Flann O’Brien was a novelist; Myles na Gopaleen (properly na gCopaleen) was a newspaper columnist and author of one short novel in Irish; Brian O’Nolan (sometimes Nolan, sometimes 0 Nuallain) was, for more than eighteen years, a civil servant in the Local Government Office of the Irish government. All three were the same person—Brian O’Nolan, to give him his birth name. Anthony Cronin has well handled both the combinations of the three and the distinctions among the three.
Cronin’s choice of the name Flann O’Brien for his subtitle clearly suggests the emphasis of the book—on the novelist. While by no means neglecting the other personas, Cronin is clear that the significance of this many-faced writer is to be found principally in his accomplishment in the novel, an accomplishment based on only four novels: At Swim-Two-Birds (1939)—the title is a literal translation of the place-name Sna’mh Da Ean, a resting place of King Sweeney in Irish mythology;The Third Policeman (1967), written by 1940 but rejected by the publisher and not published until after O’Brien’s death; and The Hard Lfe (1961) and The Dalkey Archive (1964), both of which were written in his last years while he suffered various physical maladies exacerbated by drink.
Though all these novels differ widely in their ostensible subjects (from Irish mythology to a Dublin man’s desire to provide public conveniences for women), they have a number of similar characteristics. The most notable is that all are fantastic or wildly impossible. Also—unusual for “modern” novels—they are almost entirely devoid of sex and have little place for women at all. In addition, as Cronin points out, while they may be witty in parts, they are not very good at dialogue; this was a weakness that asserted itself in latter years when O’Brien, in need of money, attempted to write scripts for Irish television comedies. In a deeper vein, all the novels are characterized by Cronin as postmodern, suggesting a grim universe, an avoidance of the traditional methods of novel construction, and a generally existential vlew. For example, it is not at all uncommon in contemporary novels to see the writer using the ploy of basing his story on a writer who is writing a novel about a writer who is writing a novel and whose characters take on lives of their own. Yet this technique was certainly something new and different in 1939, when O’Brien published At Swim-Two-Birds. In a sense, just as Laurence Sterne’s Thistram Shandy (1759-1767) prefigured many of the devices of James Joyce’s Ulysses (1922), 50 O’Brien created for his novels structures and a worldview that it would take other modern novelists thirty years and more to catch up with.
The very organization of Cronin’s biography makes a pointed and ironic comment on the life of its subject. There are four sections to the work, of which the first, “Origins,” is a fairly straightforward account of O’Brien’s antecedents and upbringing. The second chapter, “The Brilliant Beginning,” is by far the longest, covering O’Brien’s life from his entry into University College, Dublin, to age thirty-five, at the end of World War II. This chapter is longer than any two other chapters put together and is just under half of the whole text. The third chapter, “The Dubliner,” is heavily anecdotal, filled with Dublin names, among them that of Anthony Cronin.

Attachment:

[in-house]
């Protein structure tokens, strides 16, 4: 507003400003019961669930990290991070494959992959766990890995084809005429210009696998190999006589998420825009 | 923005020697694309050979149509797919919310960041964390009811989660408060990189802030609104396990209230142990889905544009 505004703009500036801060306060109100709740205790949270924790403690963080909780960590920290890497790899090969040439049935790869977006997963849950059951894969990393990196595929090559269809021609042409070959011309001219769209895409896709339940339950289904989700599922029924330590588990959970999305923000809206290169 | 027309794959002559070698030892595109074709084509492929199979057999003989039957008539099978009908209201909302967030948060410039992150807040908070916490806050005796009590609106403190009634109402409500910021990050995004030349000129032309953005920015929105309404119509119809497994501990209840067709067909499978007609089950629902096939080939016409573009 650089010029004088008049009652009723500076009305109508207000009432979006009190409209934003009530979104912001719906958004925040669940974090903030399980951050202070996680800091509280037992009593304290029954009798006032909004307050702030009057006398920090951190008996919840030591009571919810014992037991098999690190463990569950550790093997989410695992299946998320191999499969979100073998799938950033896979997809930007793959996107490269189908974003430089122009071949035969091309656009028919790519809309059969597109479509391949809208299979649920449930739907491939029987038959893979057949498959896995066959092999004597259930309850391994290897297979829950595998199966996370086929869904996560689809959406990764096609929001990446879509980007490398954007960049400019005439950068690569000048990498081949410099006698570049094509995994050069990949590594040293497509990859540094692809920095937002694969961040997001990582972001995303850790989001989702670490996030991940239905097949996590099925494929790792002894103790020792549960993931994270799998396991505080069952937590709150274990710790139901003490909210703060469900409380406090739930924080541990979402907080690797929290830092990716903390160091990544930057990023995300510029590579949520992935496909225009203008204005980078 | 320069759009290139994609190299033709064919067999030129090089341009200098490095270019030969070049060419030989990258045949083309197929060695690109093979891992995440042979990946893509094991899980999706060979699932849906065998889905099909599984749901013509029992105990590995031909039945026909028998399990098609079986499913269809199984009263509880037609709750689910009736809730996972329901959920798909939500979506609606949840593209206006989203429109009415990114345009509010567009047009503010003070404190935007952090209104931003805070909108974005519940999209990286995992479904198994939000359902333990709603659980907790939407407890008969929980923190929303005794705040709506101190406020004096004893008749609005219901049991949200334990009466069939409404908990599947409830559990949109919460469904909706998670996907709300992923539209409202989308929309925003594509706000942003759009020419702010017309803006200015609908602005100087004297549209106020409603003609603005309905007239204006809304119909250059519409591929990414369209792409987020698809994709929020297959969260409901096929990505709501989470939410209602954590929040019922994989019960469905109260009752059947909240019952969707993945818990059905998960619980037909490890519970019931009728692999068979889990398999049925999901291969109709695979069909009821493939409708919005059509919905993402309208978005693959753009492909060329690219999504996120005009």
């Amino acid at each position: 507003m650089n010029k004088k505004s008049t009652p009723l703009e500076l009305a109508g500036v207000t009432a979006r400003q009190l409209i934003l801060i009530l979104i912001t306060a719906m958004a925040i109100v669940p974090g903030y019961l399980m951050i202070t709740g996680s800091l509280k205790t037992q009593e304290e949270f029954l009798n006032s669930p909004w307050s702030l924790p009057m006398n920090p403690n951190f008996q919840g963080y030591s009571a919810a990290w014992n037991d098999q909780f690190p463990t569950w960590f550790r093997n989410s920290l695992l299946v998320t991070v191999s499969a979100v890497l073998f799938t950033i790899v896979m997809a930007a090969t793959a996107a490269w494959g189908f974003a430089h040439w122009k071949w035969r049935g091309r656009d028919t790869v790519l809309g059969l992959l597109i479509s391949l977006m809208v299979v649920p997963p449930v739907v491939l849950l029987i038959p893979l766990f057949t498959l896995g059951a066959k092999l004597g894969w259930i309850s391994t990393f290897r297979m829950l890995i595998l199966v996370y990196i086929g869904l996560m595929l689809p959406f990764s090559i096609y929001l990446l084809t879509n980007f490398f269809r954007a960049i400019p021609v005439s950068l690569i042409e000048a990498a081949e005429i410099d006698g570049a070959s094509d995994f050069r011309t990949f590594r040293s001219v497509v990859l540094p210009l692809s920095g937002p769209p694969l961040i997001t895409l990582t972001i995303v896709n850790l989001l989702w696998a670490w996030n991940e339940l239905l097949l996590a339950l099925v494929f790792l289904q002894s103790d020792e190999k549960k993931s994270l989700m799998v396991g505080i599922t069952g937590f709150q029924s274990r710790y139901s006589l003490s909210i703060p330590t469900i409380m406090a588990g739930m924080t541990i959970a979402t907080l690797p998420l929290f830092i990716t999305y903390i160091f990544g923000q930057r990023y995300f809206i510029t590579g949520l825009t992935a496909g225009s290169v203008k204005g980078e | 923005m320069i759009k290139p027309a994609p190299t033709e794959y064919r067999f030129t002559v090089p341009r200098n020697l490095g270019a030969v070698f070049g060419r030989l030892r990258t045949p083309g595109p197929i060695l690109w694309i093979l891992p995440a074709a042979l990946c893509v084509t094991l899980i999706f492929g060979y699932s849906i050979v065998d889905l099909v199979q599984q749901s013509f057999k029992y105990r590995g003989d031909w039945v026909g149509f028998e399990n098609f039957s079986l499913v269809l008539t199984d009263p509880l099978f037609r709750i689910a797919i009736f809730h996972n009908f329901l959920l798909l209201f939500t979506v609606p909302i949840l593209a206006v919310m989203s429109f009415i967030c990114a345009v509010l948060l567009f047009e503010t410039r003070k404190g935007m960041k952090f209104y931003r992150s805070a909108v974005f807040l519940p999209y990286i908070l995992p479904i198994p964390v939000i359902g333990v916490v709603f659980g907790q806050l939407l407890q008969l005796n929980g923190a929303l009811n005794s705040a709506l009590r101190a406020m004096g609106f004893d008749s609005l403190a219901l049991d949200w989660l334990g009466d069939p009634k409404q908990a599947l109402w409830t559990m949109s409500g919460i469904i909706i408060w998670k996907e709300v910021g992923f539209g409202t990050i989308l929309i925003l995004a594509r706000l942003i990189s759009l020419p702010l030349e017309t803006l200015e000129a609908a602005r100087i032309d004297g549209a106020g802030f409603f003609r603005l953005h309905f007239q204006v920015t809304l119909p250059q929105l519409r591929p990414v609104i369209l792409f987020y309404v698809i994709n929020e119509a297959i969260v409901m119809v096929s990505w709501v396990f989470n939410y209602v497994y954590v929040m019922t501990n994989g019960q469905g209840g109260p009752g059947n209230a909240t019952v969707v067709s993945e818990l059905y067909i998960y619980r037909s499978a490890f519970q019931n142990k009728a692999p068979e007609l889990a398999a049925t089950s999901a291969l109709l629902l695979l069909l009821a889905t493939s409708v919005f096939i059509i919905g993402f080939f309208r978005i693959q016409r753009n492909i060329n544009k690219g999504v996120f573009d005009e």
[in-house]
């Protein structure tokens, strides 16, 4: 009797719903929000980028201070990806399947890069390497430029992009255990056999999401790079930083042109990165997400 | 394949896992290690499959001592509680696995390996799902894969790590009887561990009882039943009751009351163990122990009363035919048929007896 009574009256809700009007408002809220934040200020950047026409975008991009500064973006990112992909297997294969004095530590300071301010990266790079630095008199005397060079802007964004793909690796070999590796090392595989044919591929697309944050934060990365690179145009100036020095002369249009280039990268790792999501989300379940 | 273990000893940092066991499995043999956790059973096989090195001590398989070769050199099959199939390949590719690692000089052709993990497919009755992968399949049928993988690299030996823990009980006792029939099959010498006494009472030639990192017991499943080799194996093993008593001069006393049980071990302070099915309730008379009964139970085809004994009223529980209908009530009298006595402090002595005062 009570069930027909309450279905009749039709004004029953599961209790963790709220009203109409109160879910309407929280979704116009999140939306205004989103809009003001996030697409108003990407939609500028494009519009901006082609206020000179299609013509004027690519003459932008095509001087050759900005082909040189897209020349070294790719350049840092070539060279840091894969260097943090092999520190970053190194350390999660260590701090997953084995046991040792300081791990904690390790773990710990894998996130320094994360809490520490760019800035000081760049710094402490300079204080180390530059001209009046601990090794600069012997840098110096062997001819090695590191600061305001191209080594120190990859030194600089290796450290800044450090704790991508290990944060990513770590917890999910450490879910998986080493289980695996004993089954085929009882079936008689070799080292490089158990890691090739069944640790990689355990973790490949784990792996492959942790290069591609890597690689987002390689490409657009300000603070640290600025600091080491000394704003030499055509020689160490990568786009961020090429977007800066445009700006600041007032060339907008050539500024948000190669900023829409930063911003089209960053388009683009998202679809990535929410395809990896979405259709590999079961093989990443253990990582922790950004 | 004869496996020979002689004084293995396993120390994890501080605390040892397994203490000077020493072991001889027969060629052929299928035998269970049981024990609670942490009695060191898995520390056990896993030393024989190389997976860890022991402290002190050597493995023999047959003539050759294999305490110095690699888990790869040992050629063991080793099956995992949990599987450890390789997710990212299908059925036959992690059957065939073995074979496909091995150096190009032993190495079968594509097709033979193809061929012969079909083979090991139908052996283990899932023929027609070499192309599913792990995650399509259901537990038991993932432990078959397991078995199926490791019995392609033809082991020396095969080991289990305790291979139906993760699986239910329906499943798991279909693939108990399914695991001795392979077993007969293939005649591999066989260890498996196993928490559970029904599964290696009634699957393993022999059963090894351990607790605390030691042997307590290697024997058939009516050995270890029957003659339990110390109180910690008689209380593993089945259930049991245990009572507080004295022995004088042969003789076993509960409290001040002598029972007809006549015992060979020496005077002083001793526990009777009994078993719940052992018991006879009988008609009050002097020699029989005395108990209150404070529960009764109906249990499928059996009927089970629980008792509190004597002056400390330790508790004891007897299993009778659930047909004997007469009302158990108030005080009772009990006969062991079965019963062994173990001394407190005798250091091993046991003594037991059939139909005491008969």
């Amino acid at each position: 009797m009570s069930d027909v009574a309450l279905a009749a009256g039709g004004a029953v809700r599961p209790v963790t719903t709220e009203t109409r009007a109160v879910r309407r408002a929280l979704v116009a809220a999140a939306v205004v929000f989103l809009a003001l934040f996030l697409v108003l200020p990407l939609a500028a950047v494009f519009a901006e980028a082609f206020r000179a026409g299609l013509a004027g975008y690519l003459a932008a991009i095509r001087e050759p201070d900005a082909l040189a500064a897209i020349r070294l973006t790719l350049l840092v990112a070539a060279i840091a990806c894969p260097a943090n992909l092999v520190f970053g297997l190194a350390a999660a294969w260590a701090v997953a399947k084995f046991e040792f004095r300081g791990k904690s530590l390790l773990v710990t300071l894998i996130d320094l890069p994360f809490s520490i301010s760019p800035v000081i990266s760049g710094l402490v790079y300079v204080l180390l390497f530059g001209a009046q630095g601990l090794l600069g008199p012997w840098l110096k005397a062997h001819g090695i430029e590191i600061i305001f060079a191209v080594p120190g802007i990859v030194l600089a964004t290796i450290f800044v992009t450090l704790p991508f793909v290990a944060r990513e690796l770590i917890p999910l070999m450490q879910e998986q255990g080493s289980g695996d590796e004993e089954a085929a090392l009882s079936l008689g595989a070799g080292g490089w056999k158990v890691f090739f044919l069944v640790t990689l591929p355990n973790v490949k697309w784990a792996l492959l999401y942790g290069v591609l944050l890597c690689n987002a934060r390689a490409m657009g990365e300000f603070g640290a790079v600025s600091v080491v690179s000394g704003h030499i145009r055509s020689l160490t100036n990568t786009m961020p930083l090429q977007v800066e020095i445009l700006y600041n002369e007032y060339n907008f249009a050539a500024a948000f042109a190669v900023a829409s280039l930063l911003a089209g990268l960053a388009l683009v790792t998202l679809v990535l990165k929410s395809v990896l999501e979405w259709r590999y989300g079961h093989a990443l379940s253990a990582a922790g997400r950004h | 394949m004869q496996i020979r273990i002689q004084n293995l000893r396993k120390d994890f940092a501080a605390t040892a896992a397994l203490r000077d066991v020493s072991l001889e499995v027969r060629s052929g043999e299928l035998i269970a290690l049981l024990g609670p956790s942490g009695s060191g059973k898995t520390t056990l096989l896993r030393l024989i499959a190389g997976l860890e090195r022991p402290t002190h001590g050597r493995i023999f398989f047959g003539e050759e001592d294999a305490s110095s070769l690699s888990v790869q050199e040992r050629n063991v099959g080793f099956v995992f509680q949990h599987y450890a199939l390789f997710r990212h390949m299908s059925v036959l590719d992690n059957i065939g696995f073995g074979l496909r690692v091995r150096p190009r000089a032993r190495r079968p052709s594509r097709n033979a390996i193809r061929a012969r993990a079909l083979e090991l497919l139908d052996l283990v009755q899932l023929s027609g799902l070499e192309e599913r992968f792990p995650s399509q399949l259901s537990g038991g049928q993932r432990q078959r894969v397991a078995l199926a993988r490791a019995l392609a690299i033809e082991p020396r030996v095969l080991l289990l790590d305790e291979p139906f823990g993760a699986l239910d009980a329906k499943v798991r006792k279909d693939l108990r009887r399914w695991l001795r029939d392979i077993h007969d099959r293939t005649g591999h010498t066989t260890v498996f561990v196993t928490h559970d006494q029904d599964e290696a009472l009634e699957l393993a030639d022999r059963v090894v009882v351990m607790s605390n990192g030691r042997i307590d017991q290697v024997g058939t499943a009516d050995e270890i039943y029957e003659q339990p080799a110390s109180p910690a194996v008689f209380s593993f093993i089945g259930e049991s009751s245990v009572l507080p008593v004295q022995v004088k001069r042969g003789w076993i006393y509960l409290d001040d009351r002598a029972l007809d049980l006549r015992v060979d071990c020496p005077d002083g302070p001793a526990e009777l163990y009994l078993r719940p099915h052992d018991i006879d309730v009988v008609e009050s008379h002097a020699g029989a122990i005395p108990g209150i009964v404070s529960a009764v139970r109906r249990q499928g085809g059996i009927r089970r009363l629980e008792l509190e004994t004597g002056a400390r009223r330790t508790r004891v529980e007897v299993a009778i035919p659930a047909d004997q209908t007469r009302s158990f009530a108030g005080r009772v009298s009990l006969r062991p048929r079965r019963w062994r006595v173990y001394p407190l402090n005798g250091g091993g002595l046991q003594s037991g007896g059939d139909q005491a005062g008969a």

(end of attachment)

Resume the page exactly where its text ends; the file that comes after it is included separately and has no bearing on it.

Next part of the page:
The final chapter, “The Close,” is short and sad, as O’Brien’s health declines and his drinking and need for money grow. This organization indicates, as indeed Cronin’s text makes clear, that after the brilliant beginning there was, sadly, little development and no glorious close.
Flann O’Brien was born (as Brian O’Nolan) in 1911 in Strabane, County Tyrone, now in Northern Ireland. His father was a civil servant in the Customs and Excise, and the family moved several times, finally settling in Dublin. From his father, who died in 1937, O’Brien seems to have inherited his own spirit of exactness and even pedantry. His father also was a dedicated Irish speaker and transmitted his love for and skill in that language to his son; Irish was the language of the household for many years. His father’s disapproval of schools conducted in English led him to keep his three eldest sons (Brian was the third) at home until they had moved to Dublin, where the three were finally sent to an English-speaking school; apparently the father did not object by this time.
O’Brien attended University College, Dublin (UCD), obtaining his B.A. in 1932 in Irish and German. He went on to take an M.A. with a thesis entitled “Nature in Irish Poetry.” He was well known at UCD for his efforts in student debating societies and for his contributions to college publications. In 1935 he also applied to, and was accepted by, the Irish Civil Service. He spent the next eighteen years rising through the ranks of civil servants in the Local Government Office. He was, until near the end of his career, a conscientious and able official, achieving regular promotion and good recommendations from his superiors.
With the death of his father, O’Brien, as the eldest son living at home and the only one bringing in a steady income, became the main support of his mother and his nine younger brothers and sisters. It is from this time that money worries began to plague him. Though his salary from the Civil Service was quite sufficient for a bachelor living at home, it did not go all that far toward keeping up a house and providing for a large family. It must be said, however, that this was a responsibility that O’Brien clearly accepted and did not try to escape.
His career as novelist was now under way (At Swim-Two- Birds would be published in 1939 by the English firm of Longman’s upon the advice of its reader, Graham Greene); he continued to be the proper and meticulous civil servant; and in 1940 he took a new name, Myles na Gopaleen, for a...
(The entire section is 2447 words.)